Raye Jones Avery is the Vice-President of Governance for the board, Sally Maldonado is the Head of School, and Ken Brown is the Vice-President of Facilities for the board. What is so suspicious about the “timing and tone of the report”? Given the splurges at Family Foundations Academy and Academy of Dover, it would stand to reason the State Auditor would want to look at charter school spending of procurement cards. I’m not sure what the DSCN is, but I am assuming it was a misspelling of the Delaware Charter Schools Network based on a Google search and seeing several others misspell this abbreviation. This non-profit vehemently opposed Delaware State Rep. Kim Williams charter school audit legislation, House Bill 186. As well, even if the findings were “out of scope”, of course the auditor’s office is going to do a “scope” around the school’s finances given what has gone on at several Delaware charters. I love the arrogance of some of these charter leaders and board members. They will do anything to escape accountability! They make it seem like this was all some witch hunt. The Auditor’s office found something, and it wasn’t good. Instead of taking your lumps, especially the Head of School who seems to have escaped unscathed from all this, they sit around at a board meeting talking about it. In sharp contrast to this was Providence Creek Academy, who proactively found an issue, reported it to the Auditor’s office, and fixed the problem so it wouldn’t happen again!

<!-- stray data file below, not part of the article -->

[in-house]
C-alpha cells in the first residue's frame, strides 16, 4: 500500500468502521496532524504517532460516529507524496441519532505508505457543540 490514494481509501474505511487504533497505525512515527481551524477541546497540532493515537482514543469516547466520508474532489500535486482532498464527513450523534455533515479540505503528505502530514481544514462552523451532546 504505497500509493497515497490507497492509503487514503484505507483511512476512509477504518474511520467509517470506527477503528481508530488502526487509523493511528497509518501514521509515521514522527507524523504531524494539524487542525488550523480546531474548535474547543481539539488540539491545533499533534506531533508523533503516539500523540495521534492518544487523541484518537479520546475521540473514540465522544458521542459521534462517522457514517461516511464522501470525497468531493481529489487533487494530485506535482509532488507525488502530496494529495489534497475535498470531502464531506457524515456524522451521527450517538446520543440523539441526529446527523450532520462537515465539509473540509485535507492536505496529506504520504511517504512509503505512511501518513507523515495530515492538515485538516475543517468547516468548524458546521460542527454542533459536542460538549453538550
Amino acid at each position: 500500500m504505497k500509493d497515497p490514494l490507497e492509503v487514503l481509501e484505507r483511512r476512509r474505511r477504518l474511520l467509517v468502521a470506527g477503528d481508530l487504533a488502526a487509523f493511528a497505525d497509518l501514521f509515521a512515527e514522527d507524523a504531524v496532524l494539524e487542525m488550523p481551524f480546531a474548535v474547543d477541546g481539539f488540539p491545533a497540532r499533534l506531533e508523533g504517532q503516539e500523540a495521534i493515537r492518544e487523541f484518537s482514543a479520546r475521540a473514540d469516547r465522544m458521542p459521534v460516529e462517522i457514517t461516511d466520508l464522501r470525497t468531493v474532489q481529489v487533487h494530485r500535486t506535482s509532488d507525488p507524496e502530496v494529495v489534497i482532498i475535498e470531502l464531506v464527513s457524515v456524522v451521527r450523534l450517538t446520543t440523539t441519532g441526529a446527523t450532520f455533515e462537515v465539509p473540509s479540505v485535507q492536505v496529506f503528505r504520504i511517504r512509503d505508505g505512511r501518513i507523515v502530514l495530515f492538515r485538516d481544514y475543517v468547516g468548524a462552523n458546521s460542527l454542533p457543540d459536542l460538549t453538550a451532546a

And I apologize if I am going “out of scope” on this article, but I couldn’t help but notice the Teach For America and Relay Graduate School love going on at this school in the very same board minutes…
I have to say it is very sad when I see a school debating which teachers are better, TFA or Relay. I will just leave it at that…